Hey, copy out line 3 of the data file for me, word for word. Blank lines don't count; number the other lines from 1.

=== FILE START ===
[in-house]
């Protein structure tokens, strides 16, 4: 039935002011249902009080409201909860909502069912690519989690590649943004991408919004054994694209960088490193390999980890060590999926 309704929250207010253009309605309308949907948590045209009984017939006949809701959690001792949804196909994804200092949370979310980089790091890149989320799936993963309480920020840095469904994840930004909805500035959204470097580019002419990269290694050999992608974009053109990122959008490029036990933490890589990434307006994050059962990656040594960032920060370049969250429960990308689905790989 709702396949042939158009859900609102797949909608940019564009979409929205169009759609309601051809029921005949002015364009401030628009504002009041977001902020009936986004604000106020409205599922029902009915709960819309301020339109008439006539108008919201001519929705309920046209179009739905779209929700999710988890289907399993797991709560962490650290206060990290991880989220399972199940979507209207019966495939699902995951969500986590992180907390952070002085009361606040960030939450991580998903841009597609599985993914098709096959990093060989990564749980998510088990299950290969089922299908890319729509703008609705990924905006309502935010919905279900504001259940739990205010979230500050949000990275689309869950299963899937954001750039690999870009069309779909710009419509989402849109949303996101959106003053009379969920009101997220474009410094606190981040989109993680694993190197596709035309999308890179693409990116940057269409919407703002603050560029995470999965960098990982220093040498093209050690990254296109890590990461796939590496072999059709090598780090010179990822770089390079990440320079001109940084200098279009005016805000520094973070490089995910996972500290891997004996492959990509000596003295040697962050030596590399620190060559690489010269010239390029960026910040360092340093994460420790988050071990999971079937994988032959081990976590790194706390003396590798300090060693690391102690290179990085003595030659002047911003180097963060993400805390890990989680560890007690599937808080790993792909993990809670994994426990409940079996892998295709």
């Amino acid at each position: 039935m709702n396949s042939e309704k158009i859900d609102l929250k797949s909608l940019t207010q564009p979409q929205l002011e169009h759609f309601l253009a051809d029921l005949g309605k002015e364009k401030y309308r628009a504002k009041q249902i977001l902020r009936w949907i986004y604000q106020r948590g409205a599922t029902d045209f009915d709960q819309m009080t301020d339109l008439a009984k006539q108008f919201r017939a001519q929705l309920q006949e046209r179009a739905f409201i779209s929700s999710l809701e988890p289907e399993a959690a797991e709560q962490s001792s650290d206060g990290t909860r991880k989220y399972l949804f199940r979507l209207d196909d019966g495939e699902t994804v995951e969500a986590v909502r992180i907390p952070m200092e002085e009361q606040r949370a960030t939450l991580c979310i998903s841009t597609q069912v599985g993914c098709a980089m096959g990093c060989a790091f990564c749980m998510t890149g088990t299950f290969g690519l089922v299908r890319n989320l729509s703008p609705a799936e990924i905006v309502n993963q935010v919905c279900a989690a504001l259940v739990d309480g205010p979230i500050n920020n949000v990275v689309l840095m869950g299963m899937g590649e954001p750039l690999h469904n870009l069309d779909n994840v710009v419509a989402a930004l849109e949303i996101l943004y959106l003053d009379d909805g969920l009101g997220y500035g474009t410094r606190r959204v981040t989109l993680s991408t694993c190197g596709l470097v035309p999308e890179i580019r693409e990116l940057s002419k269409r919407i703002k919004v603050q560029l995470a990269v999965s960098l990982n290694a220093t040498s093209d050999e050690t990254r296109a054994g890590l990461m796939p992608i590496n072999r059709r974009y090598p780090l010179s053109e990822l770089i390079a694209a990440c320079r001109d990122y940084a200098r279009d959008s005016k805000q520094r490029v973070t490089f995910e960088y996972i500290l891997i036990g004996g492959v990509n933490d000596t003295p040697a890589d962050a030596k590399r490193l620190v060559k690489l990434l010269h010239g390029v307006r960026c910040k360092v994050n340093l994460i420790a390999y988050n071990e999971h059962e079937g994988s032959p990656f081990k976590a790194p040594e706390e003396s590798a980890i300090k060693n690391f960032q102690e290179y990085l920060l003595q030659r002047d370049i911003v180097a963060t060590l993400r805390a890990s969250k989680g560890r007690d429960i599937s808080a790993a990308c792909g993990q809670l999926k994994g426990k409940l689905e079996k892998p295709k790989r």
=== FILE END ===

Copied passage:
């Amino acid at each position: 039935m709702n396949s042939e309704k158009i859900d609102l929250k797949s909608l940019t207010q564009p979409q929205l002011e169009h759609f309601l253009a051809d029921l005949g309605k002015e364009k401030y309308r628009a504002k009041q249902i977001l902020r009936w949907i986004y604000q106020r948590g409205a599922t029902d045209f009915d709960q819309m009080t301020d339109l008439a009984k006539q108008f919201r017939a001519q929705l309920q006949e046209r179009a739905f409201i779209s929700s999710l809701e988890p289907e399993a959690a797991e709560q962490s001792s650290d206060g990290t909860r991880k989220y399972l949804f199940r979507l209207d196909d019966g495939e699902t994804v995951e969500a986590v909502r992180i907390p952070m200092e002085e009361q606040r949370a960030t939450l991580c979310i998903s841009t597609q069912v599985g993914c098709a980089m096959g990093c060989a790091f990564c749980m998510t890149g088990t299950f290969g690519l089922v299908r890319n989320l729509s703008p609705a799936e990924i905006v309502n993963q935010v919905c279900a989690a504001l259940v739990d309480g205010p979230i500050n920020n949000v990275v689309l840095m869950g299963m899937g590649e954001p750039l690999h469904n870009l069309d779909n994840v710009v419509a989402a930004l849109e949303i996101l943004y959106l003053d009379d909805g969920l009101g997220y500035g474009t410094r606190r959204v981040t989109l993680s991408t694993c190197g596709l470097v035309p999308e890179i580019r693409e990116l940057s002419k269409r919407i703002k919004v603050q560029l995470a990269v999965s960098l990982n290694a220093t040498s093209d050999e050690t990254r296109a054994g890590l990461m796939p992608i590496n072999r059709r974009y090598p780090l010179s053109e990822l770089i390079a694209a990440c320079r001109d990122y940084a200098r279009d959008s005016k805000q520094r490029v973070t490089f995910e960088y996972i500290l891997i036990g004996g492959v990509n933490d000596t003295p040697a890589d962050a030596k590399r490193l620190v060559k690489l990434l010269h010239g390029v307006r960026c910040k360092v994050n340093l994460i420790a390999y988050n071990e999971h059962e079937g994988s032959p990656f081990k976590a790194p040594e706390e003396s590798a980890i300090k060693n690391f960032q102690e290179y990085l920060l003595q030659r002047d370049i911003v180097a963060t060590l993400r805390a890990s969250k989680g560890r007690d429960i599937s808080a790993a990308c792909g993990q809670l999926k994994g426990k409940l689905e079996k892998p295709k790989r």